It has been a long time since I posted some notes from New Bedford. Not because I’ve had nothing to say. It’s been a busy few months, getting New Bedford closer to publication. Today I wanted to talk about how I chose the overall theme of whaling in the 19th century.
I hated Herman Melville in high school, for no good reason, but it probably stems from 12th grade English class, where we had to read literary analysis comparing literally everything we read to Melville. I use “literally” in the actual sense here. It became a joke to see if the required reading would have Melville mentioned in the analysis, and it always did.
Then I read Moby Dick in my mid 20s, at the recommendation of my wife (who has a degree in English Literature), and it really opened my eyes. I finally understood why you couldn’t discuss American literature without mentioning Melville.
I realized that whaling provided a great framework for a game. It has aspects of luck, and strategy, and production. But I didn’t want the game to be just killing whales, and I like games to grow over time, so I decided it would be about building the whaling town, more than the act of hunting whales.
Nantucket is the obvious choice from reading Moby Dick, but the town did not develop as much as I needed for the game; in fact, the town was in decline by the 1850s, before what is referred to as the “Golden Age of Whaling”. I also wanted to avoid implicit ties to the book. (Plus naming it “Nantucket” would invite poetic mockery. Though since I’m naming the microgame Nantucket, I haven’t really avoided it, have I?) New Bedford, however, was a perfect fit: plenty of development, correct time frame, and possibly stronger associations with the whaling industry.
Originally, the 3 whale tokens were right whales, sperm whales, and ambergris. My thought was that right whales were common and not particularly valuable. Sperm whales were more rare, more difficult to catch, and more valuable due to the spermaceti. Ambergris was and is an amazingly rare substance produced by whales that was incredibly valuable.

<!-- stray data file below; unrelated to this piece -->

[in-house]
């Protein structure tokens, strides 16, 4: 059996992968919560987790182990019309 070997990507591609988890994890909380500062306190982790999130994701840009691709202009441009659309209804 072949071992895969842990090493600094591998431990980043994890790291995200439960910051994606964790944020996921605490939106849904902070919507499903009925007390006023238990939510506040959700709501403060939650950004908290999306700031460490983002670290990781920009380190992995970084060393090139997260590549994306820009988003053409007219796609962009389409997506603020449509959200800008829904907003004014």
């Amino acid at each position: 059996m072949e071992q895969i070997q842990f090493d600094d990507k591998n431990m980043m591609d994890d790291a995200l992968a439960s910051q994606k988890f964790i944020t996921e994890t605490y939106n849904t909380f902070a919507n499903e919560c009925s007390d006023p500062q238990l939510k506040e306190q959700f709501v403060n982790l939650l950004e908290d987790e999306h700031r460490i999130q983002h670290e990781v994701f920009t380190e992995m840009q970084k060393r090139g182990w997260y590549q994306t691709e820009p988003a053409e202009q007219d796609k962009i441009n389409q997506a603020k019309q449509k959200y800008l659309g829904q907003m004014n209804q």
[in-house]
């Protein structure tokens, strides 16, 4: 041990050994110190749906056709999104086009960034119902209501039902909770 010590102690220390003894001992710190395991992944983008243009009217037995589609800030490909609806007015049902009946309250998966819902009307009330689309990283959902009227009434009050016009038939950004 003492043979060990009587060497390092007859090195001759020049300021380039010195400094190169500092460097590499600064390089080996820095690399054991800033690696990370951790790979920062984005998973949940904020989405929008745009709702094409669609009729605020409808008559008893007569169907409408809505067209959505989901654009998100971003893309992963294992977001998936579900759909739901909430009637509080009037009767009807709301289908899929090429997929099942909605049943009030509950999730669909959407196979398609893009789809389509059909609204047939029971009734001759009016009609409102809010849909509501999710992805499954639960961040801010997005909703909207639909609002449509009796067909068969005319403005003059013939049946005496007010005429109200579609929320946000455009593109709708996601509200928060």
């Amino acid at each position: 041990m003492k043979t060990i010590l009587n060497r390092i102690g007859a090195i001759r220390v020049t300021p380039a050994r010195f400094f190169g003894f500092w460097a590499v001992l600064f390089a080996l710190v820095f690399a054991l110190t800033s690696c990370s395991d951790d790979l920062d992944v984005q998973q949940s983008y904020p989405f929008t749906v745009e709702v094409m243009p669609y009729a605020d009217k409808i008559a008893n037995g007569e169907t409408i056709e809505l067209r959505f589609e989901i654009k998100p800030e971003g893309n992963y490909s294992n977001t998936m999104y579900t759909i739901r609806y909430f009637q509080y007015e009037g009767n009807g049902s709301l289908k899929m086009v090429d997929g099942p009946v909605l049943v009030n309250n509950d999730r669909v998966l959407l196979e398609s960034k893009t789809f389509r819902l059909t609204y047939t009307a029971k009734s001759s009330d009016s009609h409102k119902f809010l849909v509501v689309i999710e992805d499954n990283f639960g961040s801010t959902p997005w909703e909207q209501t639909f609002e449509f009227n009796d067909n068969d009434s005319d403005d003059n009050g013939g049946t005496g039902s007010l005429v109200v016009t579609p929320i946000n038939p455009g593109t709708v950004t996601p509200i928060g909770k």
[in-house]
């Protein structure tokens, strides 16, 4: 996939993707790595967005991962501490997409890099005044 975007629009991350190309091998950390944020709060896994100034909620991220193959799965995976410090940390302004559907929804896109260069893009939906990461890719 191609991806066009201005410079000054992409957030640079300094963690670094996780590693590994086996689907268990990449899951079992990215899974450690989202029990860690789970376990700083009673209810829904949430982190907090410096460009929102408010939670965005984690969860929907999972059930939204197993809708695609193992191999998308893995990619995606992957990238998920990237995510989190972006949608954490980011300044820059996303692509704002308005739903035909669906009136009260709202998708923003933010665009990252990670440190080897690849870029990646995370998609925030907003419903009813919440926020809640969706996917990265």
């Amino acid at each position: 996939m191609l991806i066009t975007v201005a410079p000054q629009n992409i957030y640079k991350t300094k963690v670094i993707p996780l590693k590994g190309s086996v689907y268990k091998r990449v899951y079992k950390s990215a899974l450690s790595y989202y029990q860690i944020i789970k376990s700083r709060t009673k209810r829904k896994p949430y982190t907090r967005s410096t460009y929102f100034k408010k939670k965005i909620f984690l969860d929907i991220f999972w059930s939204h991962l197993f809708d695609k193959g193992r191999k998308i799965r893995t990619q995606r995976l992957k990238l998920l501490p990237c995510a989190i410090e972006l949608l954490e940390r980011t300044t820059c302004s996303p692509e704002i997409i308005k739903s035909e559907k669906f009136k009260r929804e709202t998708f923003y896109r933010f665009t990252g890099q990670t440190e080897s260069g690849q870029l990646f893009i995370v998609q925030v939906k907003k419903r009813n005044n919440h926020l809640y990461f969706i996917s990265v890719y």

Unfortunately ambergris doesn’t really fit as a “whale” token, since it’s technically not a whale. I can’t decide whether it is fun to say or awkward to say. I was considering bowhead whales as a possible expansion, and realized it was better if I rearranged the existing tokens. Bowhead whales are larger and provide more oil than right whales. Sperm whales provide about the same amount of oil, but are still harder to catch (being more violent) and the spermaceti makes them even more valuable, so sperm whales became the rare catch.
Whale tokens always cost $2 per point, which was originally chosen to work well with the rest of the game mechanics, but by happy accident, it worked out that the dollar amount of the whales on a ship originally scales fairly well to the amounts earned by real whaling ships, if each $1 actually represents $10,000. This became less thematic as the mechanic changed from earning money to paying money for whales. Fortunately, this was saved by introducing the concept of the lay, the portion paid to each sailor based on the ships total income. Thus, using money to pay for whales represents paying the sailors their due, while the points represent the actual earnings of the ship. Unfortunately, selling the whales for extra money has only a tenuous relationship to theme when considered in those terms. But I guess selling more oil from a whale to cover costs is still somewhat thematic.
The theme also suffers a bit from earning money in the town to pay for whales, instead of having the whales earn the money, but it fits with the overall metaphor of the game as building the town. As more whales return, the town continues to grow, so you prepare for returning the whales by producing the resources needed to grow the town. Many of the ship owners earned their money in other industries before trying their hands at whaling, so it makes sense to maintain that relationship between industry and whaling.